Analysis of the cumulative impact of welfare reforms to tackle poverty and deprivation 

Local authorities know that the impact of welfare reforms is going to be big, but they have no way of knowing the impact that future reforms like Universal Credit would have.

By running housing benefit data through Policy in Practice’s Universal Benefit Calculator they can understand the impact at an aggregate level as well as pin pointing exactly how each household is affected by welfare reforms.

Deven Ghelani, CEO of Policy in Practice and a director of the Welfare Reform Club, gave a webinar on this topic in July 2015.

To view the slides click here

This webinar covers:

  1. The cumulative impact of welfare cuts in Leeds
  2. What the insights were created and how they were created
  3. How Leeds City Council are using that information to target and tailor support
  4. How this analysis could benefit your organisation

Next steps

  1. Request a copy of the Leeds City Council case study click here
  2. Request pricing details for Policy in Practice’s Welfare Reform Impact Analysis click here
  3. Request pricing details for Policy in Practice’s Universal Benefit Calculator click here
  4. Request a meeting to discuss your specific welfare reform policy delivery issues click here


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2 Comments. Leave new

  • Ruth Yorkston
    December 10, 2018 23:05

    I must apologise for being pragmatic, but this is not a very helpful calculator for those on benefits. Whoever made up the idea of this benefit calculator, has forgotten to include vital information. Most people need to eat, buy some clothes, pay the electricity, gas and water bills, and have money for transport, medications and other, what I consider, essential items. Most of us need to consider these items when budgeting. The calculator has totally ignored these things, and is not considering a normal budget.

    The choice of items included in the calculator gives a skewed overall impression. The assumption is that people spend most of their money on rent, or interest on a mortgage. It ignores the impact of other costs. These costs can be stressful factors for people who have a low income for a period of time. These seem to be ignored as financially not important in the budgeting calculation. Some on low incomes consider that being able to send four Christmas cards at this time is a luxury! Desperate people go to loan sharks to obtain what they cannot afford on benefits (like fridges), others have generous relatives and friends. I think none of these problems are mentioned, or addressed in the ‘hype’ written on this site.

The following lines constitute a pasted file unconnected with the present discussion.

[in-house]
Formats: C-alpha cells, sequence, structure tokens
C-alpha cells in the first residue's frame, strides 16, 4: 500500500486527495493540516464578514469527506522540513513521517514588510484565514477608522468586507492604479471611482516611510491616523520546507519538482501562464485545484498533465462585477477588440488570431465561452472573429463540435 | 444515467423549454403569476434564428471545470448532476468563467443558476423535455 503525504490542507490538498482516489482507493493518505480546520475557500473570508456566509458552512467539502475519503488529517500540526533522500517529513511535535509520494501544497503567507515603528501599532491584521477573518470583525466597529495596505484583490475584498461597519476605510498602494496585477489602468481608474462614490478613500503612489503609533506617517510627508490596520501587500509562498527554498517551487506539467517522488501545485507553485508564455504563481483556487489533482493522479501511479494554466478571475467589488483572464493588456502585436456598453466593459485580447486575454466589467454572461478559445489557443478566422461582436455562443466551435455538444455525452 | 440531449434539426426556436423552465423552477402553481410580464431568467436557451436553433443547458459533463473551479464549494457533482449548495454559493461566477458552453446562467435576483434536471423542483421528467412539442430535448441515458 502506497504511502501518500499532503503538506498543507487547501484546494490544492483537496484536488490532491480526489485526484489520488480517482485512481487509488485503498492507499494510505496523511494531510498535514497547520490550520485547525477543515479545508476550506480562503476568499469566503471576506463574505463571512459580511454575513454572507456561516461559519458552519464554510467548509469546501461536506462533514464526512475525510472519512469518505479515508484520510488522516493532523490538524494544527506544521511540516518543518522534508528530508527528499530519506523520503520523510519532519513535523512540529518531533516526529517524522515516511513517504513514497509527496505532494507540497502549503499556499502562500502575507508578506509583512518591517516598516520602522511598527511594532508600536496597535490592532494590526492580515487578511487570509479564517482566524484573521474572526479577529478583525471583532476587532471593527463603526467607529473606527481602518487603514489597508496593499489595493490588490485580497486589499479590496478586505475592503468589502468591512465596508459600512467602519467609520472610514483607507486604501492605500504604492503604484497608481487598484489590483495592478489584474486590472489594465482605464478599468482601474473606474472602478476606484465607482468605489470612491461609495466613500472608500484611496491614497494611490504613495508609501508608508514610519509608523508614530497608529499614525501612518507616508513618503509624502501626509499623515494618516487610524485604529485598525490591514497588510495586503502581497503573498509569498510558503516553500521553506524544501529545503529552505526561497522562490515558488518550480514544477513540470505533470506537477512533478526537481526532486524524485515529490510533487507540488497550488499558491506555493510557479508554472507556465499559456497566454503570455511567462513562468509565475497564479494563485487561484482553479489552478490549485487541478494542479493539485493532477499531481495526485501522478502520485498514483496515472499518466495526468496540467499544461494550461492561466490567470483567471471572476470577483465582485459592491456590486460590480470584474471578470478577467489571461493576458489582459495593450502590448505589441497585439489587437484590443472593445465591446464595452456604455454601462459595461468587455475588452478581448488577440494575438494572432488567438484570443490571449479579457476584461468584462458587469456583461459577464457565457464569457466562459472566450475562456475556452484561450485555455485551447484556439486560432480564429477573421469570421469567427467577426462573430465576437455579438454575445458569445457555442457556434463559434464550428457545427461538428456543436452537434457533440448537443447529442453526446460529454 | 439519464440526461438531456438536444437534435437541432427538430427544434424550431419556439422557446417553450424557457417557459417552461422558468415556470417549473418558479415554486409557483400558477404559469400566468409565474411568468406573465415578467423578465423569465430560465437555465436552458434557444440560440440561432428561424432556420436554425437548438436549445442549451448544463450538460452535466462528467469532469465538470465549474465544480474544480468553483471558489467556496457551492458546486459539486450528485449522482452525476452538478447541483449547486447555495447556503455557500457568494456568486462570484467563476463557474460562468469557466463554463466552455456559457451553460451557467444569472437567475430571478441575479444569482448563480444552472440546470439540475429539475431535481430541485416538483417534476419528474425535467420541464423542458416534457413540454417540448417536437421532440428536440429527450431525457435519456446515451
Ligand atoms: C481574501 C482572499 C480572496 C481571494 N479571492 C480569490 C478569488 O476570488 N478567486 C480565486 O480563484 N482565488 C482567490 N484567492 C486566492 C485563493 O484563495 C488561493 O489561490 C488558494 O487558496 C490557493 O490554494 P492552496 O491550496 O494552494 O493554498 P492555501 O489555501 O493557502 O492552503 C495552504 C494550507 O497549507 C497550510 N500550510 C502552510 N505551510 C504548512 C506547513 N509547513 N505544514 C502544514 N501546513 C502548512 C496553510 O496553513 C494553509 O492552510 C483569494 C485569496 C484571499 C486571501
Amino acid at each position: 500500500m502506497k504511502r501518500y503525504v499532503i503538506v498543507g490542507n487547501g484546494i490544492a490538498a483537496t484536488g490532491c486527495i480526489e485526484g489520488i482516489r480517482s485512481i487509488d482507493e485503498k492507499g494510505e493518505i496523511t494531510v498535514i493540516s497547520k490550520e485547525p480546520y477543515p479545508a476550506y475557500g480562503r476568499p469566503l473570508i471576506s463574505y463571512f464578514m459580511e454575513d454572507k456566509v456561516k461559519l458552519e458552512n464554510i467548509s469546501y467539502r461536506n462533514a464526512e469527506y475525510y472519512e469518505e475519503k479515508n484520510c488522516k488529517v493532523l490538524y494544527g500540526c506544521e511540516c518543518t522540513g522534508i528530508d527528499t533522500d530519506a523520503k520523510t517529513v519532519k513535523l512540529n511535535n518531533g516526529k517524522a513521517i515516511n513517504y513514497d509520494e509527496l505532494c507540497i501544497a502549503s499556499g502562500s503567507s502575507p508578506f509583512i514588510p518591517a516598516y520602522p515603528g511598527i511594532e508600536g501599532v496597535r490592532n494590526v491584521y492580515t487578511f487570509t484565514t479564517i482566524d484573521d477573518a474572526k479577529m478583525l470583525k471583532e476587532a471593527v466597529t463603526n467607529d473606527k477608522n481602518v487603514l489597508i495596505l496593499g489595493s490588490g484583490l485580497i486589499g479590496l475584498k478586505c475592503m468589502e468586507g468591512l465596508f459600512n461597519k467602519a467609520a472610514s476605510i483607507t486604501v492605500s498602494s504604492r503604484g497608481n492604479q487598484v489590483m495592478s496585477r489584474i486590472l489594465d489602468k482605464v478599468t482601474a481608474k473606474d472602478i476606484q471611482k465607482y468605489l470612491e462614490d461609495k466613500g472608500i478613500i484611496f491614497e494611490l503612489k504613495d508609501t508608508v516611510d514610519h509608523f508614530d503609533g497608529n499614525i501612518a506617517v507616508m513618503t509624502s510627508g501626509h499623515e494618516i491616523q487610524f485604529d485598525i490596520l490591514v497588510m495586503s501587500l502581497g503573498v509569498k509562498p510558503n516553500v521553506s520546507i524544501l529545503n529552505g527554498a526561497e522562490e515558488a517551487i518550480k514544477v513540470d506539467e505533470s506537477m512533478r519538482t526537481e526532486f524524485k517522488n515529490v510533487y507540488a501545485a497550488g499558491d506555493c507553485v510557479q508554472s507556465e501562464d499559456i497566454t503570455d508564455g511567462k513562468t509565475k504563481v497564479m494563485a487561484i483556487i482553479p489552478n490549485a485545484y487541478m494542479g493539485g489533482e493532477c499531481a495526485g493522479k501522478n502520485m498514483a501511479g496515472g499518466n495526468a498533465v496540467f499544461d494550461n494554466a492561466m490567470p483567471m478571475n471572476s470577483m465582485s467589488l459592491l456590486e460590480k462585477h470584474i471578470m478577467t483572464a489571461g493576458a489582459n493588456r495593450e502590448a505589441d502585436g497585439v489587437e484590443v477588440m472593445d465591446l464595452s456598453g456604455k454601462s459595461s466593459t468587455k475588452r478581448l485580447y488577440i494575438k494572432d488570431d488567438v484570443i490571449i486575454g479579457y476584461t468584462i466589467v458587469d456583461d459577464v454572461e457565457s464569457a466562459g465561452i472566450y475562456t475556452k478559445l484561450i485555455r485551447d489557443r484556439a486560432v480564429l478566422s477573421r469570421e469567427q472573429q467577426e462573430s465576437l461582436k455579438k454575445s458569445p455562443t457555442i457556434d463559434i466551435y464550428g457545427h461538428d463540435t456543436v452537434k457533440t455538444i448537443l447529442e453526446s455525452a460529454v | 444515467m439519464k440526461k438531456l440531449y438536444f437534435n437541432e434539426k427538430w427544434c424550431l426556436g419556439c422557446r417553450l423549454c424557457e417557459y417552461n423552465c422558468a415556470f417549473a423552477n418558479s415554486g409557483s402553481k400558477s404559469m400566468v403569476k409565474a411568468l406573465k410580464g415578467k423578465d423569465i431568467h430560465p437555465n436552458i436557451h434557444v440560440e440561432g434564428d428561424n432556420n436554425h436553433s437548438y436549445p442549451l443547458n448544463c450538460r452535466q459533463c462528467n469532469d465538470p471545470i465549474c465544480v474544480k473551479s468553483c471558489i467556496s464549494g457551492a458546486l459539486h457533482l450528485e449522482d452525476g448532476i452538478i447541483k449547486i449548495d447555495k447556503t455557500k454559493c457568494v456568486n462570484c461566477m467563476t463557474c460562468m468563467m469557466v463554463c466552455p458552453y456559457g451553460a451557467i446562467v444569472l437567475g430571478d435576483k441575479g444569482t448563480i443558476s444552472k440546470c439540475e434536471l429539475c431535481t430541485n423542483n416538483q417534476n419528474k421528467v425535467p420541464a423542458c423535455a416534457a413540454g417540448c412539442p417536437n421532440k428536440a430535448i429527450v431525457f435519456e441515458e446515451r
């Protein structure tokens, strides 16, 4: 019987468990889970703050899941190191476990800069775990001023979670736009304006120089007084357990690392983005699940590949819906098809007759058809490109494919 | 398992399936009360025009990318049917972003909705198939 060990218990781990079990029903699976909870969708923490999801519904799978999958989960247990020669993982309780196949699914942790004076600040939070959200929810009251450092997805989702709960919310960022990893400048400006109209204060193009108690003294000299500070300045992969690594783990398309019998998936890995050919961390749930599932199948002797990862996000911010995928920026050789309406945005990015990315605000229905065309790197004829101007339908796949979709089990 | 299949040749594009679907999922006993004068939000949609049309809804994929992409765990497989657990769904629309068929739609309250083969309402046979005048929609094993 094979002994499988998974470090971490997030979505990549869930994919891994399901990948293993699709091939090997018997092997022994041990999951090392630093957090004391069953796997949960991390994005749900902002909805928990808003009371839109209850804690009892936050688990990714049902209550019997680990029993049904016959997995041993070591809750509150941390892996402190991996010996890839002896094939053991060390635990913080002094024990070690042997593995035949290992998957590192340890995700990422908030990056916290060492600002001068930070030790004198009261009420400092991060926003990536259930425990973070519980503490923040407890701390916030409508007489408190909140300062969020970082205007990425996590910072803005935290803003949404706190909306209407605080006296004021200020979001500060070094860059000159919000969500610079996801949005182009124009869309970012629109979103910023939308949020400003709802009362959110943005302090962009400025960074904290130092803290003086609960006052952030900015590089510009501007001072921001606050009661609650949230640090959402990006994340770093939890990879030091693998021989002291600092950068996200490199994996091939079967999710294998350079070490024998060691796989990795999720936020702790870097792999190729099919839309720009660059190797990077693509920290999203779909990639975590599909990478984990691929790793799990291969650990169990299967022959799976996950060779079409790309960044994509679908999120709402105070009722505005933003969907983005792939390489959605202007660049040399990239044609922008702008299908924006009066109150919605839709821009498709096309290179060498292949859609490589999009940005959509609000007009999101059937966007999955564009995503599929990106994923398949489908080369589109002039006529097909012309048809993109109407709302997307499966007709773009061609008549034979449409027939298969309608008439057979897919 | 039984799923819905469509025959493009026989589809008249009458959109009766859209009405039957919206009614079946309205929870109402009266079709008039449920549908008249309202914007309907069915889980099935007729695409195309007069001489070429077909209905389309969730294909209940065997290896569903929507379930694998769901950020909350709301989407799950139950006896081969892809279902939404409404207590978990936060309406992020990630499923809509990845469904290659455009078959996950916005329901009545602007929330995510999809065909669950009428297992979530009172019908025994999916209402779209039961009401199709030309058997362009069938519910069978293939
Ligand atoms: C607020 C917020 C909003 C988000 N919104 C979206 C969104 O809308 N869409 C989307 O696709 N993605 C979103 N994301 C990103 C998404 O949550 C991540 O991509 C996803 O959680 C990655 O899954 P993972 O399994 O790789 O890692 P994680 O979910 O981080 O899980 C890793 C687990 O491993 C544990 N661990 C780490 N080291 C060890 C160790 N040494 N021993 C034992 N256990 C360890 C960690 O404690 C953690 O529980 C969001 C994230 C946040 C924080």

Thus the impression is given by Policy in Practice is that all is well in the benefit system. Where the financial needs, mentioned above, are not included in the financial calculation, the calculator is relatively useless to assist anyone to budget, or understand real expenditures. The calculation in a budget should reflect true expenses of a living person. It does not indicate the impact on a person surviving on benefits, and the variations which occur with any change. Are we all expected to live in tents or park benches while on benefit? The calculator is crass, and shows little understanding of real life budgeting.

    P.S. I do not have much money, but am being honest so that you know what is going on in the other end of the financial spectrum, so please listen, and do not try to sue me for my comments.

    • Zoe Charlesworth
      September 20, 2019 22:00

      Hi Ruth, thank you for your comments. The calculator is to show benefit entitlement – outgoings are not considered in the assessment of benefit (except for childcare, rent and council tax) and the rules on assessment of benefit are set by the Government. We believe that the benefit system can be greatly approved and are working towards this. Please do not worry about your comments. It is useful to us to hear your views. I wish you the best of luck in the future


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